Unseasonal rains impacting rural demand, high-interest rates on auto loans and increased costs due to new regulatory norms are making the automotive industry cautious about the growth prospects in the current fiscal.
The industry --- which witnessed the first full year without any impact of COVID-19 in FY23 after a gap of two years with double-digit growth of 21 per cent in overall retail sales -- is now set to clock tapered growth in the low single-digit due to a high base, according to the Federation of Automobile Dealers Associations (FADA).
As per data shared by the dealers' body, the total domestic vehicle retail sales stood at 2,21,50,222 units in FY23 against 18,3,27,326 units in FY22.
Maruti Suzuki India Senior Executive Officer, Marketing and Sales, Shashank Srivastava said the unseasonal rains in March and early April could have a dampening effect on the sentiment in the rural areas.
"Because this is the harvest time and these rains are not so good (for the rural sales)," he told PTI.
Similarly, FADA said, "The untimely rains and hailstorms in north and central India have destroyed key rabi crops and delayed harvesting, (and) will have a negative impact on rural sales".
Another concern for automakers is the high-interest rates on automobile loans.
"The interest rates continue to be high," Srivastava said, adding since the rate tightening cycle started by the RBI in May 2022, the repo rate has gone up from 4 per cent to 6.5 per cent.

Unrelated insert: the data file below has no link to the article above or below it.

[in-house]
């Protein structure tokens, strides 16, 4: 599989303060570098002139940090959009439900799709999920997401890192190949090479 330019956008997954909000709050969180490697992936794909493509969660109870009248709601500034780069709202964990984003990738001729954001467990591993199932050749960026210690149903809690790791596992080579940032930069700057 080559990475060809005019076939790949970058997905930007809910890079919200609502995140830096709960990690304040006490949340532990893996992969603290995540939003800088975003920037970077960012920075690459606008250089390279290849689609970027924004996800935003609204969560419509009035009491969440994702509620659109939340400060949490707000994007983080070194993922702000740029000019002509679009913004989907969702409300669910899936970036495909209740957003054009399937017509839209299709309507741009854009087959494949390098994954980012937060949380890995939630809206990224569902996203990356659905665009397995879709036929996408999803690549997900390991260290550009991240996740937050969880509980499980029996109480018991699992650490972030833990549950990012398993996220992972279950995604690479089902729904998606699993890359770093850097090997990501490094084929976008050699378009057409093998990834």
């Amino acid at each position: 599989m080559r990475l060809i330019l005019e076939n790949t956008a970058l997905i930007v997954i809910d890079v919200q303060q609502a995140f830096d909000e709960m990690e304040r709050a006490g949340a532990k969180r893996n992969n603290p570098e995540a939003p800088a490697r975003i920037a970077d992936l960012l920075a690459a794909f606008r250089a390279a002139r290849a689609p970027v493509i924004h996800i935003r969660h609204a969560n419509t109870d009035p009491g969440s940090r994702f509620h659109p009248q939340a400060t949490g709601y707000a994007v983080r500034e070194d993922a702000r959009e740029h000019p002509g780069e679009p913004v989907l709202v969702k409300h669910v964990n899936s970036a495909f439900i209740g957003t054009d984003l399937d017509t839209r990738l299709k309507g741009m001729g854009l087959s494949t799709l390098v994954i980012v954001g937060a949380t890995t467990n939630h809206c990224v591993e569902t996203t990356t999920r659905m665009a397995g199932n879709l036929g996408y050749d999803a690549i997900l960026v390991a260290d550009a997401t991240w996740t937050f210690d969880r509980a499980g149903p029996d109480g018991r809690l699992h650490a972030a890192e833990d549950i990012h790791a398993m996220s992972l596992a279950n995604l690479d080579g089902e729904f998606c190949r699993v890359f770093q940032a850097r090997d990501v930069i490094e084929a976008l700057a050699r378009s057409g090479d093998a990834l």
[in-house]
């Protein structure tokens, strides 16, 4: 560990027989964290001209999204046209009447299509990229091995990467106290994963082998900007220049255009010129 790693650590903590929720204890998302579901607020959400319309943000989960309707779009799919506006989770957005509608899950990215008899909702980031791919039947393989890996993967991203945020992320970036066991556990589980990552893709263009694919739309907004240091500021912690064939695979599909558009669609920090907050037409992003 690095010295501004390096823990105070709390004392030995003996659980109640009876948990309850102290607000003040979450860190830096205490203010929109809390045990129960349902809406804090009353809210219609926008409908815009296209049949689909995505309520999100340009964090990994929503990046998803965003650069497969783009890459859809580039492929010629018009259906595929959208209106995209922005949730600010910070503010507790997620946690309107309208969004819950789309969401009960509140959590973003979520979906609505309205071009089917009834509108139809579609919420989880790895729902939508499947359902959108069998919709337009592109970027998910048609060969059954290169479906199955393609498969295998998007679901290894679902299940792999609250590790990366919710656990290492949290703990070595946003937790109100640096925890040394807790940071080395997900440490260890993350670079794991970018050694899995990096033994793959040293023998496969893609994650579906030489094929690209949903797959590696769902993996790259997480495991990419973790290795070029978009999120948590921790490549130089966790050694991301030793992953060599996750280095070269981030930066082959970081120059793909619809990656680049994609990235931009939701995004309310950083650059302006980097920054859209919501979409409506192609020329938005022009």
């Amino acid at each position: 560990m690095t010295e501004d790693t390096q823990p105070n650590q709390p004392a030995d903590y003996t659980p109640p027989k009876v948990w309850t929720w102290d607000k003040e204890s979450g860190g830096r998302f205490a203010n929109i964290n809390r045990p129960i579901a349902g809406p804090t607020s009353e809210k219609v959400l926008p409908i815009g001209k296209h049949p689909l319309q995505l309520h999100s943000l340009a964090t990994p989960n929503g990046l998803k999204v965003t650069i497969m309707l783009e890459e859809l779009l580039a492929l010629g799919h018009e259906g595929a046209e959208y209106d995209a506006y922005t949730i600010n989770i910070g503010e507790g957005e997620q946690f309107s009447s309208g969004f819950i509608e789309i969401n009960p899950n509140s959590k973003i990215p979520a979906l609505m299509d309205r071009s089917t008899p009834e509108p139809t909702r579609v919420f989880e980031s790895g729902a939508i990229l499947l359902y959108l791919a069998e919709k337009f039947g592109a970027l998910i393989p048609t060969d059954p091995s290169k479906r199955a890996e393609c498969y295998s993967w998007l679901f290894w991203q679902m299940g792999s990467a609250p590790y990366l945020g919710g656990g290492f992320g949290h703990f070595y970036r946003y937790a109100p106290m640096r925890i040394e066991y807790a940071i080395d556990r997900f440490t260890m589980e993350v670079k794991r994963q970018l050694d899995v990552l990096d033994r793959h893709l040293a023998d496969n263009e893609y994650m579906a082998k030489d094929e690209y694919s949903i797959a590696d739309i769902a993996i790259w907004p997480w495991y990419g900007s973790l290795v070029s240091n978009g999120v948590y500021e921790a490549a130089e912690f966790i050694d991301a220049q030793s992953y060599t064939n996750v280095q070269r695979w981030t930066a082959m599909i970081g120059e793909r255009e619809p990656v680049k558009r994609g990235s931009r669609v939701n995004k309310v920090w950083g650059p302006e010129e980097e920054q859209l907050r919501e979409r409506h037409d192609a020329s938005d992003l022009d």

He further said, "And what we have found is that the transmission of the repo rates into the auto loan rates has been almost complete. There are different banks which have increased between 180 basis points to 250 basis points".
With auto loans constituting 80 per cent of the total retail in the industry, Srivastava said, "Any increase in the auto loan rates obviously has a negative impact and that is the other factor which we are looking at".
For domestic passenger vehicle (PV) sales, Srivastava said the estimated sales would be "somewhere between 4.05 million to 4.1 million in FY24" at a growth of 5-7 per cent over FY23.
Tata Motors Passenger Vehicles Ltd and Tata Passenger Electric Mobility Ltd Managing Director Shailesh Chandra said the growth rate of the passenger vehicle industry may "moderate due to a strong base effect as well as macro factors, including hardening interest rates, rising inflation and the cost impact from progressive regulatory norms".
PV prices have gone up due to increased costs to meet the real-time driving emission norms under BS-VI phase II. Also, the mandatory six airbags norms coming in from October this year will further increase costs.
"The price increases in response to both the commodity price increases and the regulatory requirements could lead to adverse impact on the demand projections," Srivastava said.
FADA on its outlook for the low single-digit growth of vehicle sales said it is "due to a high base, inflationary pressures, routine price hikes and regulatory changes".
Additionally, it said, there have been predictions of the possibility of El Nino's arrival later this year, "which could lead to poor monsoons, hampering rural India's growth potential".